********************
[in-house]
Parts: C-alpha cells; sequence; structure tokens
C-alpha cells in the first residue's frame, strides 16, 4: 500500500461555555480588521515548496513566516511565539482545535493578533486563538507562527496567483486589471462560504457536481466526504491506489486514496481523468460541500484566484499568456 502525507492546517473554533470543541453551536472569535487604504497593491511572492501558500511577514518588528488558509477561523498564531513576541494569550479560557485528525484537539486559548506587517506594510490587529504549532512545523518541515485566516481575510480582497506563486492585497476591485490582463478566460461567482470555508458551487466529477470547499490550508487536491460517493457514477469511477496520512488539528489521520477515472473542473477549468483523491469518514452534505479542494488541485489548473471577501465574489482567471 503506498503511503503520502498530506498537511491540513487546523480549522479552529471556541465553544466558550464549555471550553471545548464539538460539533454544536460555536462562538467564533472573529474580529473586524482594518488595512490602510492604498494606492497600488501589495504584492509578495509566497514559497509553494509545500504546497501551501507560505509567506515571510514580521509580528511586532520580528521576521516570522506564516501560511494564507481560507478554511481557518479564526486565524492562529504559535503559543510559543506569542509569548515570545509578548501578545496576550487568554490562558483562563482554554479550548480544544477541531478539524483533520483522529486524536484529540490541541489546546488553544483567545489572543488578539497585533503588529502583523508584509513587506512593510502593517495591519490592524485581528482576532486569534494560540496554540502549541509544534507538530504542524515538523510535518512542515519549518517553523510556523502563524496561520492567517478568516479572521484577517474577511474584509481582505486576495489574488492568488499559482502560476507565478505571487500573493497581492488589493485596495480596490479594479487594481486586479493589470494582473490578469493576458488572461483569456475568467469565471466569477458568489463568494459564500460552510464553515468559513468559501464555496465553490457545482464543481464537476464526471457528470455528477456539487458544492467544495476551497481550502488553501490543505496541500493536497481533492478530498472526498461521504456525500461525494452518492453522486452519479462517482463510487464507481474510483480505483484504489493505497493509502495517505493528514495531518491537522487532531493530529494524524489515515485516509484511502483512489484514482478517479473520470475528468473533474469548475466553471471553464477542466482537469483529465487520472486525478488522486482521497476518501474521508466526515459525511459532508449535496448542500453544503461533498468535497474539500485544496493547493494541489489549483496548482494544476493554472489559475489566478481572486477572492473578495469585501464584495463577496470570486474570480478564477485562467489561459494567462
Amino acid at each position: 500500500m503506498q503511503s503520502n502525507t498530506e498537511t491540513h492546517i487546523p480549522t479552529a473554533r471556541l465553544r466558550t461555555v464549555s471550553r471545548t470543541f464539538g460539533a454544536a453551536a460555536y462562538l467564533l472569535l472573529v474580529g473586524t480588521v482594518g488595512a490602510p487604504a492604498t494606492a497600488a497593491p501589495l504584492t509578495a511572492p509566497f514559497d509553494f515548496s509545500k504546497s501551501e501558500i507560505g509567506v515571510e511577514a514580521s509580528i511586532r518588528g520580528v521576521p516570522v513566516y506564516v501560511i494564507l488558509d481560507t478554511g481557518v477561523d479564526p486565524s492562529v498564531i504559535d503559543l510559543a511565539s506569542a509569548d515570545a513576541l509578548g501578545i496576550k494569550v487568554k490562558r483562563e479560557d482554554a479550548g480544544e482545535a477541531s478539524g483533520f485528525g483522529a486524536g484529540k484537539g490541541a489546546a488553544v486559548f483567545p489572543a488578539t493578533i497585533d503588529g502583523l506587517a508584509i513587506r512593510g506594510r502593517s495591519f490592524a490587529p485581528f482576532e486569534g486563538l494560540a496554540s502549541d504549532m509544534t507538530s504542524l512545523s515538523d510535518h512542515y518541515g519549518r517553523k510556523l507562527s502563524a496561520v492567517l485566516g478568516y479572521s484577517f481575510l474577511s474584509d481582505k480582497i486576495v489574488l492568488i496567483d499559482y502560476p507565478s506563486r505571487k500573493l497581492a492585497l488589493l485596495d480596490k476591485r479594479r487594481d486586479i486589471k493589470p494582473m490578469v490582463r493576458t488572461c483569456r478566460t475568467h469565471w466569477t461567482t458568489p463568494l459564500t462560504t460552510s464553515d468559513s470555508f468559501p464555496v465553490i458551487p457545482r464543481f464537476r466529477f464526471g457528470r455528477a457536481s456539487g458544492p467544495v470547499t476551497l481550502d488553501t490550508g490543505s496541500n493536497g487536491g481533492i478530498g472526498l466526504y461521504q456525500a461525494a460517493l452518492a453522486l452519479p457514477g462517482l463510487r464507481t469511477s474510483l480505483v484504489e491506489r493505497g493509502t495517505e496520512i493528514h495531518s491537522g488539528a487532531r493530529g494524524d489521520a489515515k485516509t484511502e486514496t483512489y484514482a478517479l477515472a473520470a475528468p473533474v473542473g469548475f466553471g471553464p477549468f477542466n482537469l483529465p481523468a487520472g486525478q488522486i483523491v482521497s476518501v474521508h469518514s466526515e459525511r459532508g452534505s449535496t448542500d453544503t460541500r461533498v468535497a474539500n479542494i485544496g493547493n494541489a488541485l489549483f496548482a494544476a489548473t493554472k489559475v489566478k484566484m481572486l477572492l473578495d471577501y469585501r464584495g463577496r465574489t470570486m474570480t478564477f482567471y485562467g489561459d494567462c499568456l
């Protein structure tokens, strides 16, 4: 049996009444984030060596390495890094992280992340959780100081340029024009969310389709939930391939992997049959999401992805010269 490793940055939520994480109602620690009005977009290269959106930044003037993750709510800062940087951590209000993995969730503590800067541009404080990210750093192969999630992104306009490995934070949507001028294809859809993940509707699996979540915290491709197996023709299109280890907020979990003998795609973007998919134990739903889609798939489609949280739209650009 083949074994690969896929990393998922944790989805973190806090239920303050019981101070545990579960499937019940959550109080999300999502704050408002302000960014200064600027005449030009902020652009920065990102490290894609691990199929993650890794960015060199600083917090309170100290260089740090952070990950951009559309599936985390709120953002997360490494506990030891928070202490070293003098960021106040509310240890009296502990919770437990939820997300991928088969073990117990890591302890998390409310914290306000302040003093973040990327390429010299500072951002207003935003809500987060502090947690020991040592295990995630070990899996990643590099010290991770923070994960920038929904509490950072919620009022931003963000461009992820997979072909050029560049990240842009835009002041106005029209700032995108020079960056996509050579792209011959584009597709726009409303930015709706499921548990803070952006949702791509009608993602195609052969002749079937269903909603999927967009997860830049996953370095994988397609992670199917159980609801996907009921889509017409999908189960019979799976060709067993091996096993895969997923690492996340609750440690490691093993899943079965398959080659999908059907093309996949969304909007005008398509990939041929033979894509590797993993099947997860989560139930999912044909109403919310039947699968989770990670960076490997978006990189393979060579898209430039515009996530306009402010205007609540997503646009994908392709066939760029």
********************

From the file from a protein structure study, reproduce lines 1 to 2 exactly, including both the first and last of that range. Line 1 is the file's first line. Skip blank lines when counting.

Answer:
[in-house]
Parts: C-alpha cells; sequence; structure tokens